One of the most important questions in a New Hampshire divorce that involves the division of significant assets is the value of those assets. For most divorcing couples, the homestead is the most valuable asset they own, but other assets such as art, antiques, jewelry and stock in a closely held corporation must also be divided. The parties can – and often do – argue endlessly about the value of these assets, but a more efficient method of establishing value is to retain a professional appraiser.
Appraising the homestead
Virtually every divorcing couple must determine and then divide the value of the family home. A professional appraiser brings certain widely accepted techniques to the issue of establishing the home’s value. Most reputable appraisers use the Uniform Standards of Professional Appraisal Practice (USPAP), a uniform set of standards and procedures that ensure that an appraiser will use acceptable procedures for establishing value.
The main purpose of a real estate appraisal is to determine what a willing buyer would pay to a willing seller. To make this determination, the appraiser first views the home from the exterior. Next, the appraiser inspects the interior of the home and makes certain measurements, such as the size of each room. The appraiser also takes note of improvements, such as swimming pools, children’s play areas, and the like. The appraiser also observes negative attributes, such as poor repair, mold on interior walls and the condition of the roof. The appraiser then uses one of two approaches to value: the cost approach and the comparable value approach. The cost approach is rarely used because the cost of materials and labor have usually increased since the house was constructed. The comparable value approach is by far the most common approach. In using this approach, the appraiser searches pertinent records of sales and attempts to identify homes with similar characteristics that recently changed hands. The appraiser uses the sale price of these homes to set a value for the subject property. If the comparable sales involve a home with greater or lesser valuable features, the fair market value of the subject property is adjusted accordingly.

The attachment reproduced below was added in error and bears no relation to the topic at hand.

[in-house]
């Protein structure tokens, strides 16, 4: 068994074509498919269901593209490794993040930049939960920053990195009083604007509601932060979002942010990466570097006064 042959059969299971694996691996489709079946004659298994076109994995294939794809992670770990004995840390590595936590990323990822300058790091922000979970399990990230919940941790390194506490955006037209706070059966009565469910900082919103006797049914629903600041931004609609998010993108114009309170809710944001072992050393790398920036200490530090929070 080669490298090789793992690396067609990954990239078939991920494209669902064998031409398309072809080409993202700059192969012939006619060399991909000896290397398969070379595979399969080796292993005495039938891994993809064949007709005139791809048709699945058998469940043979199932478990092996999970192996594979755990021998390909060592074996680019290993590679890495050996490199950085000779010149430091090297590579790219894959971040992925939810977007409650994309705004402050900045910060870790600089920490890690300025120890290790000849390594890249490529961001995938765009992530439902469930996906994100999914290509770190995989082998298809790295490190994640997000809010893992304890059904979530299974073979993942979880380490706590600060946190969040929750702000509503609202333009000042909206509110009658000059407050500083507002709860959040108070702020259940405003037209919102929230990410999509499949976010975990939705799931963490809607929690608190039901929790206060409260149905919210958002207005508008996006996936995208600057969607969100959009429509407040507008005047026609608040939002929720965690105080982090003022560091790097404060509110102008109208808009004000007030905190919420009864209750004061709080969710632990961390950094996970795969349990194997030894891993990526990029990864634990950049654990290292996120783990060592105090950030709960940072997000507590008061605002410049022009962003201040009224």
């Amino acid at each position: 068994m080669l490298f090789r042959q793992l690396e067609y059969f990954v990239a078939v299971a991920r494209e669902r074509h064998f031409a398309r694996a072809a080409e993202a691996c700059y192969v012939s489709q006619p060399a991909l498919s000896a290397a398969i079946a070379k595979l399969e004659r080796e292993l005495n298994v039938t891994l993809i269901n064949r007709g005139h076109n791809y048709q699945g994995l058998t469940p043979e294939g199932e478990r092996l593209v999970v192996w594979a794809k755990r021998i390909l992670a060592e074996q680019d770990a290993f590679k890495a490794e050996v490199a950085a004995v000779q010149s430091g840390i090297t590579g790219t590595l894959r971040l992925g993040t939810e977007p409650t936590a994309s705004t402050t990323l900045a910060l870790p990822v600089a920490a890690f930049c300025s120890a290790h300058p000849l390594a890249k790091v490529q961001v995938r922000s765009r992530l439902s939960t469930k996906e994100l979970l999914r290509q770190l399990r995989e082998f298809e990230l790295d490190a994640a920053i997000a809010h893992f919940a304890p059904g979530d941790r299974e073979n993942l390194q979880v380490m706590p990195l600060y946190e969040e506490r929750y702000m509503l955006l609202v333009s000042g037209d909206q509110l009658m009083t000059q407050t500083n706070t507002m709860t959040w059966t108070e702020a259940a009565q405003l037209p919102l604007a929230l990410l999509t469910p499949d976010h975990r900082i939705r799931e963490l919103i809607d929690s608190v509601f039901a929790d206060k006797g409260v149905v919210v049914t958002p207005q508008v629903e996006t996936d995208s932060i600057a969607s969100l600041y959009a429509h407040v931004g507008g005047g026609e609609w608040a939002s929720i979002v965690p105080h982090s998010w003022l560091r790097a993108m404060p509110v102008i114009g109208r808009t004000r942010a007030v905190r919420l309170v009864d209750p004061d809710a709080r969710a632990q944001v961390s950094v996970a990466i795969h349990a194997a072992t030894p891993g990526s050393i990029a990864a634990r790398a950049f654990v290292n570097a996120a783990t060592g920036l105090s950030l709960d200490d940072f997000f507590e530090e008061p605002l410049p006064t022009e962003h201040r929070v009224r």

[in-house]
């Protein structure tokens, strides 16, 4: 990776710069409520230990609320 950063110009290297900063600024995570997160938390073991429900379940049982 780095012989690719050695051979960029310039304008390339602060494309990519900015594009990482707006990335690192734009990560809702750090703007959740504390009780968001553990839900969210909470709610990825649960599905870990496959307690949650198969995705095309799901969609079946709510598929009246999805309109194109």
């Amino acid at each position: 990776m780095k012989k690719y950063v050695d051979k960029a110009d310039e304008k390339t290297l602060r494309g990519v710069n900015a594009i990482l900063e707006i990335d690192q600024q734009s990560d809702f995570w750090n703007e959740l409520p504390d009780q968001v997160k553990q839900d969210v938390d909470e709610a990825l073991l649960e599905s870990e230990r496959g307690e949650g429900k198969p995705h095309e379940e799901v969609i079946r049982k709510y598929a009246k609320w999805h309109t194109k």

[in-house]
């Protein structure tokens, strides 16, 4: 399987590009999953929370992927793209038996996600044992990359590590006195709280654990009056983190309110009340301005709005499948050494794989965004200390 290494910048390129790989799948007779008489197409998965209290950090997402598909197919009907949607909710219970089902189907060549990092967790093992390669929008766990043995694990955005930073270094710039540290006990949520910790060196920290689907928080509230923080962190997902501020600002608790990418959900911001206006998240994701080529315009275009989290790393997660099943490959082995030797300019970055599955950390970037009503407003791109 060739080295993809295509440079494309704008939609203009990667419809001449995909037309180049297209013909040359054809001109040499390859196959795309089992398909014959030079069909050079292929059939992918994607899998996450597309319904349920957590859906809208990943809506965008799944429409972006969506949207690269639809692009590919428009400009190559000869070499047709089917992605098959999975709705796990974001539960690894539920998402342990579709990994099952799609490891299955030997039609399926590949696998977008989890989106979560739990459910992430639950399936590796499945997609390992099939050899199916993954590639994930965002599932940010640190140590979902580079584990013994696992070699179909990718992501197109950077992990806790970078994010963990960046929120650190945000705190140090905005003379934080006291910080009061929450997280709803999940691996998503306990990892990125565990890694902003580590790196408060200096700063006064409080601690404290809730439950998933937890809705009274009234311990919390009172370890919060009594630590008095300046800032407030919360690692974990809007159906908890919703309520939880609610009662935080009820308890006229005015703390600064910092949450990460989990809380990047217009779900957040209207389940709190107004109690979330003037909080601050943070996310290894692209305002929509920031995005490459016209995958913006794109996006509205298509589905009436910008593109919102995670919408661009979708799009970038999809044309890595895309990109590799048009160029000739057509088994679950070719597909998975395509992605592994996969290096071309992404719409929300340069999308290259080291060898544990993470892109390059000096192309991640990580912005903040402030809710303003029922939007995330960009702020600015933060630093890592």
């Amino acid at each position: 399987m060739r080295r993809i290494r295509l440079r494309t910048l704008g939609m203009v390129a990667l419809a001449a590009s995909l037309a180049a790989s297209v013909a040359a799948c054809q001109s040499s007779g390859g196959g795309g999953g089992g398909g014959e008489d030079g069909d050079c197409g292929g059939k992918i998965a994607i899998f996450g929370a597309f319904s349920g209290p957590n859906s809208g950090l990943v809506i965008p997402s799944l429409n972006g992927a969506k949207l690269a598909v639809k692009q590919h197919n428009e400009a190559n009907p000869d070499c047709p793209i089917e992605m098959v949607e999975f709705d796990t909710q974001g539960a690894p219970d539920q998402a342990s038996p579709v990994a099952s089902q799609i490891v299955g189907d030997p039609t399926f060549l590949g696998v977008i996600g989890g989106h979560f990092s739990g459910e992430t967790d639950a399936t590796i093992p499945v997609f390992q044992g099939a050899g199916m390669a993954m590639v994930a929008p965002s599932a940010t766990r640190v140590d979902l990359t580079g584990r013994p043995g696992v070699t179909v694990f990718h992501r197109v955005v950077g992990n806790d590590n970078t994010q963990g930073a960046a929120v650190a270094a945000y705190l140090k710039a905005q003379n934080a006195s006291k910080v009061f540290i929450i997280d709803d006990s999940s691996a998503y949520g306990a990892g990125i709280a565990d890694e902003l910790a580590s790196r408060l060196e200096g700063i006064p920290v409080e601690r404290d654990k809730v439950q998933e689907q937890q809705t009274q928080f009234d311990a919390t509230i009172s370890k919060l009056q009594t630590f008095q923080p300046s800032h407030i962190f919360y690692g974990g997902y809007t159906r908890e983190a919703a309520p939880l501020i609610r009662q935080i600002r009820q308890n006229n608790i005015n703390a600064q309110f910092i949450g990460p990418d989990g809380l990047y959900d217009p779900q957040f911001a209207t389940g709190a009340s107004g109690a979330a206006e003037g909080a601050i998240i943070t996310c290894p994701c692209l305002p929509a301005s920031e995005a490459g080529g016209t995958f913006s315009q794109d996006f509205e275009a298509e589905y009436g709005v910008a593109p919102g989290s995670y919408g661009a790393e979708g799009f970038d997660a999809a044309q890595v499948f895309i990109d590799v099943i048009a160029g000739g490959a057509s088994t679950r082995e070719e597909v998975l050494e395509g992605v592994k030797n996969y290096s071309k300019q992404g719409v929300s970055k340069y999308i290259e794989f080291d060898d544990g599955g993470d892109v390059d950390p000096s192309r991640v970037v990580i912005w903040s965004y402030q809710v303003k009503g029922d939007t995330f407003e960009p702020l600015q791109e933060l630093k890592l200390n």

Appraising other assets
Appraising other assets may involve different techniques. For example, antiques cannot be valued by the original cost approach. The same rule applies to art work, musical instruments, books and valuable manuscripts. A second appraiser may be needed for such assets.
Most experienced family law attorneys understand the value of using a professional appraiser. The client should understand that if the division of assets goes to trial, the appraisers will be called as expert witnesses, and their testimony must be solidly based and supported by credible evidence.